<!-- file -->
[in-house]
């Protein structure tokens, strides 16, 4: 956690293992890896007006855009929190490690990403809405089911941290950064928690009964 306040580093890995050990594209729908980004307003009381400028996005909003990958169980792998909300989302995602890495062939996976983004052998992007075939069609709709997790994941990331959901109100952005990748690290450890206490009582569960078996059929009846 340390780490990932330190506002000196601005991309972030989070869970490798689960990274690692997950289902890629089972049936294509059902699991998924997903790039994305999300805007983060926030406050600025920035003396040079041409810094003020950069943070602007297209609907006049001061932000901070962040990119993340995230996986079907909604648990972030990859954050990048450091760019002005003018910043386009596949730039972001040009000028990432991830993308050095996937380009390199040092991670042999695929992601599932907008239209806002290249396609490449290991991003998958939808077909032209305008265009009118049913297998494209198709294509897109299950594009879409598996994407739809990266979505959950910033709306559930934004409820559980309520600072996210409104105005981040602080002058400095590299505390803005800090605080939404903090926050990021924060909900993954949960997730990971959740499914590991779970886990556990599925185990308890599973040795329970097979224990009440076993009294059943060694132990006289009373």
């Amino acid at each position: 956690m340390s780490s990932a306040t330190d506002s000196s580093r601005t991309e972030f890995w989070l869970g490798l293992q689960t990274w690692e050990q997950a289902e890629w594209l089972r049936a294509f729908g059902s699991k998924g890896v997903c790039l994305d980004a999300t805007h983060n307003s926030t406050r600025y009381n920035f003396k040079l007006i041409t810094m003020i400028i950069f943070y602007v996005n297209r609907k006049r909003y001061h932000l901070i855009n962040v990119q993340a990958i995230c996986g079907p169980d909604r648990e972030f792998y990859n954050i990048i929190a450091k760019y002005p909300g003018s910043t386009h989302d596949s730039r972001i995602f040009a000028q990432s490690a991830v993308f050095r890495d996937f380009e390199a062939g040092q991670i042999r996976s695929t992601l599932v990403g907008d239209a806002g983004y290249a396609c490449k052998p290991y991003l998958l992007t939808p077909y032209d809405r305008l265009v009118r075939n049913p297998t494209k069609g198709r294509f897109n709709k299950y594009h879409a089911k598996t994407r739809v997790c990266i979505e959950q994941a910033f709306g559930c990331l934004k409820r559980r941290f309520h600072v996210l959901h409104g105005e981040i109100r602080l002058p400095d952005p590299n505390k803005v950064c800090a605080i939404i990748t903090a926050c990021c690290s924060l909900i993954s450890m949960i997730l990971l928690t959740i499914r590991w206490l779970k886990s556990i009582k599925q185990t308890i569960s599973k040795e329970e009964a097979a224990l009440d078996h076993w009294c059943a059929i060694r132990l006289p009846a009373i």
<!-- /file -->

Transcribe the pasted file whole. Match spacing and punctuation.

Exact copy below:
[in-house]
């Protein structure tokens, strides 16, 4: 956690293992890896007006855009929190490690990403809405089911941290950064928690009964 306040580093890995050990594209729908980004307003009381400028996005909003990958169980792998909300989302995602890495062939996976983004052998992007075939069609709709997790994941990331959901109100952005990748690290450890206490009582569960078996059929009846 340390780490990932330190506002000196601005991309972030989070869970490798689960990274690692997950289902890629089972049936294509059902699991998924997903790039994305999300805007983060926030406050600025920035003396040079041409810094003020950069943070602007297209609907006049001061932000901070962040990119993340995230996986079907909604648990972030990859954050990048450091760019002005003018910043386009596949730039972001040009000028990432991830993308050095996937380009390199040092991670042999695929992601599932907008239209806002290249396609490449290991991003998958939808077909032209305008265009009118049913297998494209198709294509897109299950594009879409598996994407739809990266979505959950910033709306559930934004409820559980309520600072996210409104105005981040602080002058400095590299505390803005800090605080939404903090926050990021924060909900993954949960997730990971959740499914590991779970886990556990599925185990308890599973040795329970097979224990009440076993009294059943060694132990006289009373």
């Amino acid at each position: 956690m340390s780490s990932a306040t330190d506002s000196s580093r601005t991309e972030f890995w989070l869970g490798l293992q689960t990274w690692e050990q997950a289902e890629w594209l089972r049936a294509f729908g059902s699991k998924g890896v997903c790039l994305d980004a999300t805007h983060n307003s926030t406050r600025y009381n920035f003396k040079l007006i041409t810094m003020i400028i950069f943070y602007v996005n297209r609907k006049r909003y001061h932000l901070i855009n962040v990119q993340a990958i995230c996986g079907p169980d909604r648990e972030f792998y990859n954050i990048i929190a450091k760019y002005p909300g003018s910043t386009h989302d596949s730039r972001i995602f040009a000028q990432s490690a991830v993308f050095r890495d996937f380009e390199a062939g040092q991670i042999r996976s695929t992601l599932v990403g907008d239209a806002g983004y290249a396609c490449k052998p290991y991003l998958l992007t939808p077909y032209d809405r305008l265009v009118r075939n049913p297998t494209k069609g198709r294509f897109n709709k299950y594009h879409a089911k598996t994407r739809v997790c990266i979505e959950q994941a910033f709306g559930c990331l934004k409820r559980r941290f309520h600072v996210l959901h409104g105005e981040i109100r602080l002058p400095d952005p590299n505390k803005v950064c800090a605080i939404i990748t903090a926050c990021c690290s924060l909900i993954s450890m949960i997730l990971l928690t959740i499914r590991w206490l779970k886990s556990i009582k599925q185990t308890i569960s599973k040795e329970e009964a097979a224990l009440d078996h076993w009294c059943a059929i060694r132990l006289p009846a009373i």